I'm going to get some serious points with my vegetarian readers, while the meat-eaters among you may wonder if I got knocked upside the head. Beets, Brussels sprouts, and now... eggplant? Am I serious?
But only, ONLY because I've never before made a successful eggplant dip (as in never) and I really, truly hit this one out of the park.
Here's some background: When I first started cooking for real, my all-time favorite cookbook was Ina Garten's The Barefoot Contessa Cookbook. I'd wager a guess and estimate that about 70% of you have this book at home. I mean, Ina's recipes worked, they were pretty, and they tasted really good. (Yes, her pecan squares call for 1-1/4 pounds of butter. That's 5 sticks.) I took to writing little notes all over the recipes, a practice I continue in my cookbooks to this day.
In that particular book, the vast majority of my notations are unabashed raves. Here's a sample:
Gazpacho, p.79: "Delicious + very quick and easy. 1/2 recipe makes more than enough." (7/29/03)
Homemade applesauce, p.155: "Wonderful and easy. Don't cut in half... it's so good and the apples cook down a lot." (11/2/02)
Outrageous brownies, p.172: "These are crazy rich, but beautiful. Very moist and buttery. Used jelly roll pan." (7/26/04)
But do you want to know what I wrote next to her Roasted Eggplant Spread?
"Just DON'T make this again. Bland and nobody ever eats it!" (8/3/03)
That notation got the ALL CAPS, the underline a*n*d the italics. I was seriously warning my future self away from this recipe, which had failed me numerous times.
Thank god my future self listened. Because this recipe below, the one I made today, KILLS.
It took me two tries (poor Diana had to suffer through the first insipid attempt 10 days ago), but today I achieved flavor and texture nirvana. And the best thing is, your entire house will smell like roasted garlic.
So if you want to go complaining about my vegephilia, be my guest. Cookie recipes are coming. In the mean time, stop your fussing and get yourself some eggplant.
Recipe for Smoky Roasted Eggplant-Garlic Dip
A dash of smoked paprika gives this versatile dip a haunting, irresistible flavor. Pair it with crackers or pita chips, or use it as a sandwich filling. Warning #1: This dip is best eaten as soon as it's made. (It will get watery as it stands, so don't make it in advance.) Warning #2: It doesn't make a lot (1 cup), so if you're inclined to eat dip with your index finger before serving it to others, you'll have nothing left. Consider doubling the recipe.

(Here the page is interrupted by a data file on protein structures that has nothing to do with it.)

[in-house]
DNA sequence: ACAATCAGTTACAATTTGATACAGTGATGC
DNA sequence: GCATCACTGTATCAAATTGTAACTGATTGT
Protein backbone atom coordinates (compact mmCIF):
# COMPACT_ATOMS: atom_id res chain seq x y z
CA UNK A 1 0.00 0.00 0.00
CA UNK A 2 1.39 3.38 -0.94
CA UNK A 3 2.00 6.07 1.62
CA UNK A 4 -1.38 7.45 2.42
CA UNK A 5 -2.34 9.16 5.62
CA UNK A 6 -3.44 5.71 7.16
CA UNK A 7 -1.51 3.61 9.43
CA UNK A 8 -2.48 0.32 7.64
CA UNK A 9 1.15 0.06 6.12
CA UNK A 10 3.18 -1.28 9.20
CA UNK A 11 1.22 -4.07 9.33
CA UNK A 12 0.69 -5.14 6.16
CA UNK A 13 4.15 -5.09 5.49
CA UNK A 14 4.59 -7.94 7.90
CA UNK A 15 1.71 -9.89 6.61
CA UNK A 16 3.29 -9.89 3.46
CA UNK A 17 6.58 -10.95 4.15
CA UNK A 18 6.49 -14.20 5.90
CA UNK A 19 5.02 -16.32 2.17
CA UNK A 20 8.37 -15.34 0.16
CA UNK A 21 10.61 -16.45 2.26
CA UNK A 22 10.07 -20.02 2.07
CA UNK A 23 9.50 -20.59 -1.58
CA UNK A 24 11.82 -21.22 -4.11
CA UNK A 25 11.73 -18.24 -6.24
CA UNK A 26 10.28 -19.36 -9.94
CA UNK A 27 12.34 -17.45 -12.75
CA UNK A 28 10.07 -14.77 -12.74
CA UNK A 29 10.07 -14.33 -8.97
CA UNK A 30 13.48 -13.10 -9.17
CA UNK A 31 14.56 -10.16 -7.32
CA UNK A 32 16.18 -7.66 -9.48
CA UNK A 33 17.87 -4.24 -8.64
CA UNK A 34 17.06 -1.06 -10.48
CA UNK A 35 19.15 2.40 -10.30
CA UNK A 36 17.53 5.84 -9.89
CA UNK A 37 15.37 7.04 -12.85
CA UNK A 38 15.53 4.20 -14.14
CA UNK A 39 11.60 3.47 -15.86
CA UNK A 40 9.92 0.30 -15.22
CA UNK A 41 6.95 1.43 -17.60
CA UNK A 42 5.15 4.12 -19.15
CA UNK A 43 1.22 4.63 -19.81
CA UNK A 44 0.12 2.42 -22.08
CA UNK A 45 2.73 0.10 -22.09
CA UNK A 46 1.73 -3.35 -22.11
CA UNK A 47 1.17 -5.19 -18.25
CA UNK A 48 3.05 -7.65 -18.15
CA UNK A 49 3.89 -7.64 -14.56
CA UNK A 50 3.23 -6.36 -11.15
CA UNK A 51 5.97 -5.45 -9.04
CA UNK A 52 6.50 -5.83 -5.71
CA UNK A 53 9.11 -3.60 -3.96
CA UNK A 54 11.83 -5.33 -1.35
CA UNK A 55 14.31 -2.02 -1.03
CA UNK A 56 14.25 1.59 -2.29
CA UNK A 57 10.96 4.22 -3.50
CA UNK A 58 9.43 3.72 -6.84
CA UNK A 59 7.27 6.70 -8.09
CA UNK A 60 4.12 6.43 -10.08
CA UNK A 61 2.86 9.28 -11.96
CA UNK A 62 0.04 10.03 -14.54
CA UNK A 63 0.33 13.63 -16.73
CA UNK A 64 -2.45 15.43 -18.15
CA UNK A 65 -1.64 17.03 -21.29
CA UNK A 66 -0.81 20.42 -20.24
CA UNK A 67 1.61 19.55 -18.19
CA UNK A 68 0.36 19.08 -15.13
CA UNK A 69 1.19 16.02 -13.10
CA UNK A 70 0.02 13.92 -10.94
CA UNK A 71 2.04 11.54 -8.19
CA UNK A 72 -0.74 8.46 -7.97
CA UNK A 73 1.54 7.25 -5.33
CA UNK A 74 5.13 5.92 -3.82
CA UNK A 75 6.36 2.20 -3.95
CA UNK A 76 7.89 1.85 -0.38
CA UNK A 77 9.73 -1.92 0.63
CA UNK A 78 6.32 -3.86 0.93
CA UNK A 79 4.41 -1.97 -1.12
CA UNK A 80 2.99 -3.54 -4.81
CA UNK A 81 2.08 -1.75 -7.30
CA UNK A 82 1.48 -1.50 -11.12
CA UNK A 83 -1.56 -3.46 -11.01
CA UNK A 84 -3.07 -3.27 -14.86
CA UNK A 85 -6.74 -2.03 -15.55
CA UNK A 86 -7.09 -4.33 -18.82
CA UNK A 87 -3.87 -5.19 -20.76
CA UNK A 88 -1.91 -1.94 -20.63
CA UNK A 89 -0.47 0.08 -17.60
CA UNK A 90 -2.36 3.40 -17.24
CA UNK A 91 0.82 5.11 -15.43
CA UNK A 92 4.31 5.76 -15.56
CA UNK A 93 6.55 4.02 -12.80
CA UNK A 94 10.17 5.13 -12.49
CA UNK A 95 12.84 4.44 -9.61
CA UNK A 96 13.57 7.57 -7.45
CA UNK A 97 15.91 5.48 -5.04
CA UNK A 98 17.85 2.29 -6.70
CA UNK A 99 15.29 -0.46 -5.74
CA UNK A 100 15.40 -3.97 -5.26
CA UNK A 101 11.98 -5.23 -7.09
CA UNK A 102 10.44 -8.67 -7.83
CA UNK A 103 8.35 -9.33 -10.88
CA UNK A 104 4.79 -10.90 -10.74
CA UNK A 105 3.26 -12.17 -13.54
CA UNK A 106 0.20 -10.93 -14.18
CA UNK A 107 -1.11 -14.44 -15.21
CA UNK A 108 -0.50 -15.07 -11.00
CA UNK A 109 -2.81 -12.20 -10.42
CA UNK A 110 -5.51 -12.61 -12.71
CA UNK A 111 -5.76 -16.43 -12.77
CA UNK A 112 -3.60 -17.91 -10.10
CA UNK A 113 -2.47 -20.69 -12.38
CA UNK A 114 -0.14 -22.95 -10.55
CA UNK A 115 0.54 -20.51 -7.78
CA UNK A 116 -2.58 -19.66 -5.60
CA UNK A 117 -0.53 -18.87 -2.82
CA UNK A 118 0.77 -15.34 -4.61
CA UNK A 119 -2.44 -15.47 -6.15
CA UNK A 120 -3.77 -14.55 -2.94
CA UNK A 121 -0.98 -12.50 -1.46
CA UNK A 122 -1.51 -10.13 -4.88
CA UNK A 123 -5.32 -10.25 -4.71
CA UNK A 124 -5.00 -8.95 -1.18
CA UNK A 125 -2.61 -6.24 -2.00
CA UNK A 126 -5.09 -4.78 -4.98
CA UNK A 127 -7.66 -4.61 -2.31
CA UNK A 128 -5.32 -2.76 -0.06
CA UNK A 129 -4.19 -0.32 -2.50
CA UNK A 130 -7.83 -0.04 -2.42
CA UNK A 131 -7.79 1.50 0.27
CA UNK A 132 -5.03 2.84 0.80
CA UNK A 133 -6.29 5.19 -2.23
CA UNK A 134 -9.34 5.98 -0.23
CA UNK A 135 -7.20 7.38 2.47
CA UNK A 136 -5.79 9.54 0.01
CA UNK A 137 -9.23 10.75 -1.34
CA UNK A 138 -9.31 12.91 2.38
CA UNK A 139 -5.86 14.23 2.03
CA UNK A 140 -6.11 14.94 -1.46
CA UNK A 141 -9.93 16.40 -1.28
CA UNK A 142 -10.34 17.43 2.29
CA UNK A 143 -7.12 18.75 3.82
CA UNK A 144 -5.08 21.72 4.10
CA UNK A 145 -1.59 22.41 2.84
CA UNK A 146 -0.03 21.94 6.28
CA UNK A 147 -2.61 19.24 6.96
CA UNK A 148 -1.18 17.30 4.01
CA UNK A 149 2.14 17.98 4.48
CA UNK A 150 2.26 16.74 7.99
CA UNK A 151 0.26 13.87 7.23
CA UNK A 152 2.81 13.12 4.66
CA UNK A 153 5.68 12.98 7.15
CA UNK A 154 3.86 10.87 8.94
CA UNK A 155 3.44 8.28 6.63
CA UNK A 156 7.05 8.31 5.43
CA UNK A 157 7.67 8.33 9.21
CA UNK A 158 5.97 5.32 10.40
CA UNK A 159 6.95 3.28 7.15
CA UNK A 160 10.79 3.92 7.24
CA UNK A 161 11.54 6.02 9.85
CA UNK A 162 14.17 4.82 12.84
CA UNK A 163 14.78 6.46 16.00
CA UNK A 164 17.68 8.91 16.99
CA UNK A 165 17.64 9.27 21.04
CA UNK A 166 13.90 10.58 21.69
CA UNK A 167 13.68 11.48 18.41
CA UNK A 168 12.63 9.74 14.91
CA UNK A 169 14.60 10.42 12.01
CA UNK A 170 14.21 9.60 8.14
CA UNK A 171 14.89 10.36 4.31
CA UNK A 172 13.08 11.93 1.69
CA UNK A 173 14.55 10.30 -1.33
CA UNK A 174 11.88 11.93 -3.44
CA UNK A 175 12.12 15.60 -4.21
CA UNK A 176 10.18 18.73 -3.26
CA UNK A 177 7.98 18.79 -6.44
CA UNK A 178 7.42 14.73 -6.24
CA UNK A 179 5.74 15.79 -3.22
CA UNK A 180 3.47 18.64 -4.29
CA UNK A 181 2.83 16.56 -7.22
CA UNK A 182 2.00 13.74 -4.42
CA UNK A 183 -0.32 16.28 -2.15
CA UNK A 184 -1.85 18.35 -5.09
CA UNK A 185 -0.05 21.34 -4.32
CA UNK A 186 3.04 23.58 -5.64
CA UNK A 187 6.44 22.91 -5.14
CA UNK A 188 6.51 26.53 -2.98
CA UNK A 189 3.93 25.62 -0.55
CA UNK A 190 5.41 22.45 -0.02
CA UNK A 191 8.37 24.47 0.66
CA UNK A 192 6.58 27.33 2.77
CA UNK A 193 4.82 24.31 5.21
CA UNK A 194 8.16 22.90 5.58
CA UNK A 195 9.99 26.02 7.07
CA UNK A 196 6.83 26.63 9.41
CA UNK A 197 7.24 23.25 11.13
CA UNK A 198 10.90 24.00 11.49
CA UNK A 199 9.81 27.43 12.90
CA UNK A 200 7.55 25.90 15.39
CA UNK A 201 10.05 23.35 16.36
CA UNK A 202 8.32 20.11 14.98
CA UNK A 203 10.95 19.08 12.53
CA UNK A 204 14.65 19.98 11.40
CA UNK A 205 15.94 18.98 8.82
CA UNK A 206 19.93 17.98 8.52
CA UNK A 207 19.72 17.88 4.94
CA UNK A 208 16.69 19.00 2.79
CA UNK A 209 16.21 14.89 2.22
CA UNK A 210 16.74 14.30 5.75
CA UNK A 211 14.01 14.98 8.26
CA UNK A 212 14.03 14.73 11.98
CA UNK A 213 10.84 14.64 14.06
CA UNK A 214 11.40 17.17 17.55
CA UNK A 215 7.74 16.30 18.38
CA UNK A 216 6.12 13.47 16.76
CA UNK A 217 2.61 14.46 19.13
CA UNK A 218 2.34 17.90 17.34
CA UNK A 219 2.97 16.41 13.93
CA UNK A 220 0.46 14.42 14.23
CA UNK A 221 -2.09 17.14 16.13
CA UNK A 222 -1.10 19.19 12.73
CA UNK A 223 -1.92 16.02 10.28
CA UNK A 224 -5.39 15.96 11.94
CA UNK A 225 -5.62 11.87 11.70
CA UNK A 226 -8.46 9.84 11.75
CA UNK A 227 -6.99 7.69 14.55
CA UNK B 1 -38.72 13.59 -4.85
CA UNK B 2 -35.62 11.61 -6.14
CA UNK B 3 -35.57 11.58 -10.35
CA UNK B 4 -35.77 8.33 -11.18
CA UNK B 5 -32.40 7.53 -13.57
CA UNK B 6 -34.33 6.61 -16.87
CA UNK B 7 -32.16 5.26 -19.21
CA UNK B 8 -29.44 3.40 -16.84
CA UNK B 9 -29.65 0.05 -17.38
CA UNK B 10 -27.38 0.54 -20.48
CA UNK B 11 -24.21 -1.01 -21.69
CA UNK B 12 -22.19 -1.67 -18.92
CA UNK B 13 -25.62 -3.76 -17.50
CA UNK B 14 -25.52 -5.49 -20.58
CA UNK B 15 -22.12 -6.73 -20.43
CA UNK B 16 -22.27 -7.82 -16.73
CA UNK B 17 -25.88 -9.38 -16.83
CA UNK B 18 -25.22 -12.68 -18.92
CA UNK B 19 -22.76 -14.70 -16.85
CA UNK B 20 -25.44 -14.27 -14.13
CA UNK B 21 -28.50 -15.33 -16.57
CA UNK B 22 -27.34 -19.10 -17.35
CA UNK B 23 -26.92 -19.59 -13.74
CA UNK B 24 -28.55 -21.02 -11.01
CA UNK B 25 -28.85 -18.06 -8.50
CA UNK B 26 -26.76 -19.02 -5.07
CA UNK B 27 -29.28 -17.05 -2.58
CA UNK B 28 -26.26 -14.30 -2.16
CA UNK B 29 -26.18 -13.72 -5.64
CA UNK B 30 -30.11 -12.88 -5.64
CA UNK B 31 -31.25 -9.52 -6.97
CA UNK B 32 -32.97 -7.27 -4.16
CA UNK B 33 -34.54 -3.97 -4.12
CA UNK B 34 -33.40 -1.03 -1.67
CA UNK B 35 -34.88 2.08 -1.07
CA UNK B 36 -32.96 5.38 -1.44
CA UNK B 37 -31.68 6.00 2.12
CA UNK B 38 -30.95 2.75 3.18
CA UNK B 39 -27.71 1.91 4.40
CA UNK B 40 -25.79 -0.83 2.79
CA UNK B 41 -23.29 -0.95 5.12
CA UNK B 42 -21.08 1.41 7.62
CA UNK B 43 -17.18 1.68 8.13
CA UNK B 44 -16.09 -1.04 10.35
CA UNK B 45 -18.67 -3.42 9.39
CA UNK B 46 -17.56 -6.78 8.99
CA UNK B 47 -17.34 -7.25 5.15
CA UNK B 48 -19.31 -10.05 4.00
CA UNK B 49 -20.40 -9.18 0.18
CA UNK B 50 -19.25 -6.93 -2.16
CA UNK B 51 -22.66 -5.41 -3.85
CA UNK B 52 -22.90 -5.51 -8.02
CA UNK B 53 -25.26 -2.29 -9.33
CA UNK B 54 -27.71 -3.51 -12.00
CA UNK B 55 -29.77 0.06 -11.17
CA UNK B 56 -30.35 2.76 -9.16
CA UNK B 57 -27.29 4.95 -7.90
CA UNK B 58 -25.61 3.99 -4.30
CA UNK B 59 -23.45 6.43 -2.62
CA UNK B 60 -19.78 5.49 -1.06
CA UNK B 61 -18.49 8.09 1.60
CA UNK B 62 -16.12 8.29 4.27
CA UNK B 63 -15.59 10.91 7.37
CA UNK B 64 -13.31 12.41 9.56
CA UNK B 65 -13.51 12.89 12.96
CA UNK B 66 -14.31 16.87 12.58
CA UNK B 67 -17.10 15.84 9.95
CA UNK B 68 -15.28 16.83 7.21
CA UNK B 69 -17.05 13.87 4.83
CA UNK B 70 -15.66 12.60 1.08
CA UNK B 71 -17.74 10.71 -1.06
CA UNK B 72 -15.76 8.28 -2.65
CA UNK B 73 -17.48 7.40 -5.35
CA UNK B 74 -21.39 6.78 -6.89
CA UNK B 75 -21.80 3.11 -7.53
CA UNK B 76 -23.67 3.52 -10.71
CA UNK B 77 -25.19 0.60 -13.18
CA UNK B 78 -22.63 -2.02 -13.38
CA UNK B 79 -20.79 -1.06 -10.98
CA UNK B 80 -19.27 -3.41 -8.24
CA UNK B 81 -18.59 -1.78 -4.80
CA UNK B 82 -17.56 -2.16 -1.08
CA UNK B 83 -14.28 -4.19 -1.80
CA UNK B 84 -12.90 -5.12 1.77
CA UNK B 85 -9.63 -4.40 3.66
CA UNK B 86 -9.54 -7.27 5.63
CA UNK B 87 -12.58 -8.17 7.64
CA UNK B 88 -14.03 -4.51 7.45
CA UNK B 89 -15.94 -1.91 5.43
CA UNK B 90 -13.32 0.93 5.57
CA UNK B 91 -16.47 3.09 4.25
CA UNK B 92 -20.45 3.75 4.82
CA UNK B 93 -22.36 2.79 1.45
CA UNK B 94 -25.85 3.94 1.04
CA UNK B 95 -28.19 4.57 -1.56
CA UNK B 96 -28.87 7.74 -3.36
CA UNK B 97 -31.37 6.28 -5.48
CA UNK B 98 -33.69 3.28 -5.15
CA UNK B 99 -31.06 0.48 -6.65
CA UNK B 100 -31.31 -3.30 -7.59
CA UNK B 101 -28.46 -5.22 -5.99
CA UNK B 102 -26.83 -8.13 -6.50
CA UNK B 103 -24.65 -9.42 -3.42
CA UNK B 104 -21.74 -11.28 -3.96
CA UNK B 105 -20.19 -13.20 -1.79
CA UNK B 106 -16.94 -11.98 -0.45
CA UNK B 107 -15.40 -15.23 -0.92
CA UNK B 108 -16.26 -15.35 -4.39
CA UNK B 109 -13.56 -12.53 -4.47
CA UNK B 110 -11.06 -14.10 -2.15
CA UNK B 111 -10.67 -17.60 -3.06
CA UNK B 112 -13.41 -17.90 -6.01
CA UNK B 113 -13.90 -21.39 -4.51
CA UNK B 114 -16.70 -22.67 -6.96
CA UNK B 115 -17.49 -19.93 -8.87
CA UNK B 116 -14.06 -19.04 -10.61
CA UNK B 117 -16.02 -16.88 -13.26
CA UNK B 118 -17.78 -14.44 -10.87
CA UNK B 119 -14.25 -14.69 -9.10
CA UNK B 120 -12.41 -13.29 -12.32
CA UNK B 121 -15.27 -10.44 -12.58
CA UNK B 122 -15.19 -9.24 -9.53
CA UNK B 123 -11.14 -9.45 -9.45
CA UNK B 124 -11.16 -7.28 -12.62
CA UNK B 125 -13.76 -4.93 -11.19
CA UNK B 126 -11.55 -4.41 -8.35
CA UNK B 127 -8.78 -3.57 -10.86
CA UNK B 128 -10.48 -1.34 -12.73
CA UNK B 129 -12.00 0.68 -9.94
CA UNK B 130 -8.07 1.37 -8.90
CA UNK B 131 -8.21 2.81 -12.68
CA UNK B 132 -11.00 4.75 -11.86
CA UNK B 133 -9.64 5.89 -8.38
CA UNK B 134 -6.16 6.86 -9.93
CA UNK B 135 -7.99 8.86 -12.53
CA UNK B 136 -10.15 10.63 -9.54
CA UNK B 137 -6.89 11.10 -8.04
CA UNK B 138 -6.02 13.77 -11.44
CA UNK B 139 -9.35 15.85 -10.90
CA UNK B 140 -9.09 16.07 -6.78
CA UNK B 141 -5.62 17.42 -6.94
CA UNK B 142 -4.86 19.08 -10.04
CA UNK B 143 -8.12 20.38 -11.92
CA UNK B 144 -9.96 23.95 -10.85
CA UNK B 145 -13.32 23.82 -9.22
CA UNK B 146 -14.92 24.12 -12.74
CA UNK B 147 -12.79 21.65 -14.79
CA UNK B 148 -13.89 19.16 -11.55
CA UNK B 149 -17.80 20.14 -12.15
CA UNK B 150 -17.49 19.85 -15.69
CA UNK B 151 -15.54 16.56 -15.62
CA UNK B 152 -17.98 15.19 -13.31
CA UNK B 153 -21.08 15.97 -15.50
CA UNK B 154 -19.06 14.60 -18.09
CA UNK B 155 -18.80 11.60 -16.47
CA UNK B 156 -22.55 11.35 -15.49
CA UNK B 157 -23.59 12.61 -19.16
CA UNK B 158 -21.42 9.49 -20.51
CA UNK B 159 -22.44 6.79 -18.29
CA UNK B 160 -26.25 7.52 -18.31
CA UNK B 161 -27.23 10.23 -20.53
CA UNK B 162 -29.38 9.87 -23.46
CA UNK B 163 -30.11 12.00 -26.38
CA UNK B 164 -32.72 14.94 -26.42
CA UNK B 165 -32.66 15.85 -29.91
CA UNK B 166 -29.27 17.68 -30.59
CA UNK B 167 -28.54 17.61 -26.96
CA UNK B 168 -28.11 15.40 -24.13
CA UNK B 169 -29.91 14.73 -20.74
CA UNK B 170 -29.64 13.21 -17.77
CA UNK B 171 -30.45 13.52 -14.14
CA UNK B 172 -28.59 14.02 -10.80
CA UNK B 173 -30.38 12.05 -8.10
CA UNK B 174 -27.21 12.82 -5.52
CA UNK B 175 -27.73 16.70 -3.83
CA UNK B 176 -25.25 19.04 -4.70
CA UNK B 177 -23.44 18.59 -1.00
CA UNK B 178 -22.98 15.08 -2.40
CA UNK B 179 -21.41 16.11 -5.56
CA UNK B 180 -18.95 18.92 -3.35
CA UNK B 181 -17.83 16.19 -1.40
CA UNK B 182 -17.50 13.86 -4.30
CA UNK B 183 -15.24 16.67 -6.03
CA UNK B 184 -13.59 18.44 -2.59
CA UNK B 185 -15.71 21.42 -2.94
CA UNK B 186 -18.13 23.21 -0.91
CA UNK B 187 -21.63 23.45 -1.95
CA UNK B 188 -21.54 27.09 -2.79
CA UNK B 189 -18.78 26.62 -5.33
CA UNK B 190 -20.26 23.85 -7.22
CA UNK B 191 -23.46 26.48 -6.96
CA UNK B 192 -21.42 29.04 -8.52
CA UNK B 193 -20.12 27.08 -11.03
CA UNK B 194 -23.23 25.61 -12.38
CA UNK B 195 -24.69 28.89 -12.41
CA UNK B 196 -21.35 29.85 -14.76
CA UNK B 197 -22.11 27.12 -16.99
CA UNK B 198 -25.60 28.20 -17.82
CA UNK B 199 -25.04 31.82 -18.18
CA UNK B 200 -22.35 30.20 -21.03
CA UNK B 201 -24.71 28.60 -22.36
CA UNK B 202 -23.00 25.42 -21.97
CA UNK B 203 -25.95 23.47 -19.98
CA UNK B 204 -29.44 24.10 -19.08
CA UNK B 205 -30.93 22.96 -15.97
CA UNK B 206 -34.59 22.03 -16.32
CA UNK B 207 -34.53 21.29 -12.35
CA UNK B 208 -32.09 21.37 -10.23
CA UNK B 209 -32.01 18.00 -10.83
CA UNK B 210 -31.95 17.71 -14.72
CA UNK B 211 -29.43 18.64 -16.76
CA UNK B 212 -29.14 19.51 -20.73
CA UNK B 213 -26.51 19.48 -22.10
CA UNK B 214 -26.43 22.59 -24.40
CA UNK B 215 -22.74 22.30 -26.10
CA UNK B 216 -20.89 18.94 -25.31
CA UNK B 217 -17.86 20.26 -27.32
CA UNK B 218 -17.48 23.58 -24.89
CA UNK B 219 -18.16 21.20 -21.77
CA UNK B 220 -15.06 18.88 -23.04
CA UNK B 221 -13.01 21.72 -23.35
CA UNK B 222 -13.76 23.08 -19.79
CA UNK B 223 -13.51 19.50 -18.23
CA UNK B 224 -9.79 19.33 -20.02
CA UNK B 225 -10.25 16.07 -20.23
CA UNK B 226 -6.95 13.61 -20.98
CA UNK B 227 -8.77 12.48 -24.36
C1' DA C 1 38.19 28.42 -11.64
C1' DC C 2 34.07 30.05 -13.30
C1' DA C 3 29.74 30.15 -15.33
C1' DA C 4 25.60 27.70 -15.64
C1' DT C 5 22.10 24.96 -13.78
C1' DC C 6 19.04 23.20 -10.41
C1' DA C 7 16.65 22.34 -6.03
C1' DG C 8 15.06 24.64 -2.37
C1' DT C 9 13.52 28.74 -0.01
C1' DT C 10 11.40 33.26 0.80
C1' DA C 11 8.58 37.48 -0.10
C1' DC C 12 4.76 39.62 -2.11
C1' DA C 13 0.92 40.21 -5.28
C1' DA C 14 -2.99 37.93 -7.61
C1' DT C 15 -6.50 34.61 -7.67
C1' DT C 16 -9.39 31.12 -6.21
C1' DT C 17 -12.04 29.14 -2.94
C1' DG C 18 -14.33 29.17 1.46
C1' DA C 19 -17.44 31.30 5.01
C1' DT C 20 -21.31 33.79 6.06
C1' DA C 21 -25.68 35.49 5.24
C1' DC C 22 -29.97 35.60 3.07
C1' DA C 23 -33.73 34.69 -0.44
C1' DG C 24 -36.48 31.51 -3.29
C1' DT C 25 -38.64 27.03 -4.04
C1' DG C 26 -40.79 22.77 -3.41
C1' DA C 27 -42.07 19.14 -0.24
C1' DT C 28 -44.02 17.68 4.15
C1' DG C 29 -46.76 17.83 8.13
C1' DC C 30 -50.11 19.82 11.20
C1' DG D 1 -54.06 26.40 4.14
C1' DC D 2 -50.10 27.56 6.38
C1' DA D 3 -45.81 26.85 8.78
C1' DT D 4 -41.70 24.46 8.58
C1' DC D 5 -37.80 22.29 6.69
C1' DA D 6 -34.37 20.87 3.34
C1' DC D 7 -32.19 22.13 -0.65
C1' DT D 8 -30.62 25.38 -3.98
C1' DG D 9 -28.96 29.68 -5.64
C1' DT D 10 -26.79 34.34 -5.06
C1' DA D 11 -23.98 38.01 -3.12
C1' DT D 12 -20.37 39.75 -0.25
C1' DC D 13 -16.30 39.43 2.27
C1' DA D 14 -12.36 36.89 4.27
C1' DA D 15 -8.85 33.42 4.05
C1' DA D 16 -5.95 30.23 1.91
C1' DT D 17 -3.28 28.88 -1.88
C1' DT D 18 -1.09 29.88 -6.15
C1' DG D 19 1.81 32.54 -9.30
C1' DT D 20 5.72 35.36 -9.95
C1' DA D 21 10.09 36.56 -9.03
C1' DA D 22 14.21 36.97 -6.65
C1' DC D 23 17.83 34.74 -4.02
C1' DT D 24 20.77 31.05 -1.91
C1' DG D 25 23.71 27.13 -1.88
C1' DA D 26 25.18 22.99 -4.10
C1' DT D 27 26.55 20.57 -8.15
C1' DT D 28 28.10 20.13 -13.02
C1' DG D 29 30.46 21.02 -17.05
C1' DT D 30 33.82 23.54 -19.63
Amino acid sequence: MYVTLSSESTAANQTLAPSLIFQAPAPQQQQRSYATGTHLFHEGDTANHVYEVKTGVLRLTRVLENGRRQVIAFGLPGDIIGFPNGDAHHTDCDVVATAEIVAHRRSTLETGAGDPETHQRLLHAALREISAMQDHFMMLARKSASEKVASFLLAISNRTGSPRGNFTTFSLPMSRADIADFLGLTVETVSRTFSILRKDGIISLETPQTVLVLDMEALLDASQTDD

Yields 1 cup
One 14-ounce eggplant
1 head garlic, unpeeled
1/2 teaspoon olive oil
3 tablespoons whole milk Greek-style plain yogurt (do not use nonfat)(I used Trader Joe's, not Fage)
1/2 teaspoon kosher salt
1/8 teaspoon smoked paprika, plus more for sprinkling on top
freshly ground black pepper
Preheat the oven to 400 degrees and line a rimmed baking sheet with aluminum foil.
Prick the eggplant all over with a fork and place on the lined baking sheet.
Slice off the top of the garlic (the first fifth, say) to expose the cloves. Place on large square of foil and bring up the sides, leaving the top open. Drizzle the garlic with the olive oil and sprinkle with a pinch of salt. Pinch the foil closed and place on the baking sheet with the eggplant.
Roast the eggplant and garlic packet together for 1 hour, turning the eggplant after 30 minutes. After an hour, remove the garlic packet (open carefully to allow the steam to escape, and set aside to cool). Keep the eggplant in the oven and give it another turn. Continue roasting about 15 minutes longer (for 75 minutes total) until it is nearly blackened and very, very soft. Allow to cool slightly.
Slice the eggplant in half and scoop the insides into a strainer. Let drain over the sink for about 15 minutes, then press down with the back of a spoon to extract any remaining liquid. (It doesn't have to be completely dry.) Scrape into a food processor.
Squeeze the roasted garlic out of its skins (it will ooze) directly into the food processor with the eggplant. (Discard the garlic peels.) Add the yogurt, salt, smoked paprika, and pepper. Process about 10 seconds or until smooth.